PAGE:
Villanova Wildcats

No. 5 Villanova tops Western Kentucky, advances in Battle 4 Atlantis

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No. 5 Villanova tops Western Kentucky, advances in Battle 4 Atlantis


PARADISE ISLAND, Bahamas -- Fifth-ranked Villanova failed to speed up Western Kentucky's controlled tempo and struggled to make shots through the first half of its Battle 4 Atlantis debut.

In the second half, the Wildcats looked far more like the high-scoring bunch that had cracked 100 points in each of their past two games.

Jalen Brunson scored 18 points while Villanova finally got loose in transition after halftime, helping the Wildcats beat the Hilltoppers 66-58 in Wednesday's opening round.

The Wildcats (4-0) found themselves in a close game until early in the second half. That's when they ran off a 13-2 burst to push ahead by double figures, part of a hot-shooting stretch that had them picking up the pace and scoring off turnovers.

"They usually play a little faster than that, but I think they were smart knowing they've got three days here," Villanova coach Jay Wright said. "They controlled the tempo. ... Offensively they had us out of whack, and I think that had a lot to do with our poor shooting in the first half."

Villanova didn't get many easy scores in the first half and had just two fast-break points by the break, but had 14 in the second half while also scoring 16 of their 23 points off turnovers.

Villanova made 15 of 24 shots (63 percent) after halftime after shooting just 33 percent to lead 27-24 at the break. The Wildcats ultimately led by 18 points late.

"They find ways to have spurts and make runs," Western Kentucky coach Rick Stansbury said. "And they were able to find a way to spurt out the second half a little bit on some turnovers."

Darius Thompson scored 16 points for the Hilltoppers (2-2), who shot 44 percent but struggled to maintain control with Villanova converting easy baskets off turnovers in the second half.

"I think our turnovers were kind of self-inflicted," Thompson said. "Just trying to do a little too much in the wrong times."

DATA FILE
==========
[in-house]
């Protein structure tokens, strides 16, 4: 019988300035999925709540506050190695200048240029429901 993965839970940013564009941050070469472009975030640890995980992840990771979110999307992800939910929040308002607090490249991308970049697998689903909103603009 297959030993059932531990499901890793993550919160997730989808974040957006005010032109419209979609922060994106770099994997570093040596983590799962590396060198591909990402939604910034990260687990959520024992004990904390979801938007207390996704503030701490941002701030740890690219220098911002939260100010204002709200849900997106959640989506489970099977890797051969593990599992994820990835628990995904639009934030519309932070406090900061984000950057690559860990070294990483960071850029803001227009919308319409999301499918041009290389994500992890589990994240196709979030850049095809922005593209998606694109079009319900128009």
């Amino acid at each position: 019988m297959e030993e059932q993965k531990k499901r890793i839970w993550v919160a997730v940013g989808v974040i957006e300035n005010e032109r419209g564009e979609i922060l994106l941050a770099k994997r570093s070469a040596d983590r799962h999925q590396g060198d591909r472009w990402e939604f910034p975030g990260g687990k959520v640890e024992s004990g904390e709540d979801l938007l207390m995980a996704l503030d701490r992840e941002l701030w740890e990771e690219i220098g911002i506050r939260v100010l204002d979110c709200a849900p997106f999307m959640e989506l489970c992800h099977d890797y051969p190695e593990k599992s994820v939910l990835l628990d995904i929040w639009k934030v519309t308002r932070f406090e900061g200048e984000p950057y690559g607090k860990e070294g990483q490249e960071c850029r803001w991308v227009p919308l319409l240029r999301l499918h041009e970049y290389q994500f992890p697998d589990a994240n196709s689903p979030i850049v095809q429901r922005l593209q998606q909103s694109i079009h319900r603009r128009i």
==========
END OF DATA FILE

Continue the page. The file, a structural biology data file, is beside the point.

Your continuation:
Big picture
Western Kentucky: The Hilltoppers kept Villanova close through the first half and trailed just 34-33 early in the second. Still, the Hilltoppers fell to 1-13 in their last 14 games against ranked opponents.

"I'm really proud of our team's effort," Stansbury said, "but I think it's the way we kind of let the game get away from us in the second half that I'm most disappointed with."

Villanova: The Wildcats came in putting up big offensive numbers, including 113 points against Nicholls State and 104 more against Lafayette in their last two games. They didn't find that same roll here, though they ultimately built a big lead and cruised to the final horn.

"We still have to get a lot better," Brunson said. "We're still a work in progress."

Bridges’ roll
Brunson is a preseason Associated Press All-American, but Mikal Bridges is leading Villanova in scoring. The junior guard had set career scoring highs with 23 points against Nicholls and then 24 against Lafayette, and he followed with 17 points and eight rebounds in this one.

Bench spark
Sophomore Donte DiVincenzo scored 12 of his 14 points in the second half for Villanova off the bench. He finished a tough layup through contact for a three-point play at the 5:11 mark.

DiVincenzo has scored in double figures in three of four games this season.

"He's really an unselfish guy," Wright said. "We really have six starters, you can tell by the minutes. And he's a guy that just said, `I don't care, I'll do whatever you need me to do.'

"And he comes in off the bench and he's incredible, and brings great energy. He was awesome in the second half."

Up next
Western Kentucky: The Hilltoppers will face No. 18 Purdue in Thursday's consolation bracket.

Villanova: The Wildcats advanced to play Tennessee on Thursday.

Villanova surges past West Virginia to reach Elite Eight

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Villanova surges past West Virginia to reach Elite Eight


BOSTON -- Villanova's 3-point party rolled past the intense pressure of West Virginia to bring the Wildcats to the doorstep of another Final Four two seasons after winning a national championship.

The top-seeded Wildcats continued their outside feast in the NCAA Tournament, downing the fifth-seeded Mountaineers 90-78 on Friday night to earn their second trip to the regional finals in three seasons.

Jalen Brunson led Villanova with 27 points and Omari Spellman had 18 with eight rebounds as Villanova overcame the West Virginia press by hitting 13 of 24 shots from 3-point range.

Daxter Miles had 16 points to lead West Virginia. Jevon Carter and Sagaba Konate added 12 each.

Villanova (33-4) has now made 44 3-pointers for the tournament. The outside barrage helped the Wildcats overcome 16 turnovers and played into their Sweet 16 plan for their opponents nicknamed "Press Virginia": Attack the stifling defense head-on.

"What a game, man. I hope that looked as good as it did from the bench, man," Villanova coach Jay Wright said. "That was the most physically demanding, mentally draining 40 minutes we've played in a long time. They are so relentless."

The Wildcats struggled at times, especially in the first half, but dug out of a six-point hole in the second half with an 11-0 run.

The Mountaineers (26-11) stayed close throughout, ramping up the pressure and making Villanova play faster than it wanted to early. But foul trouble throughout the second half was too much for West Virginia to overcome after it gave up the lead.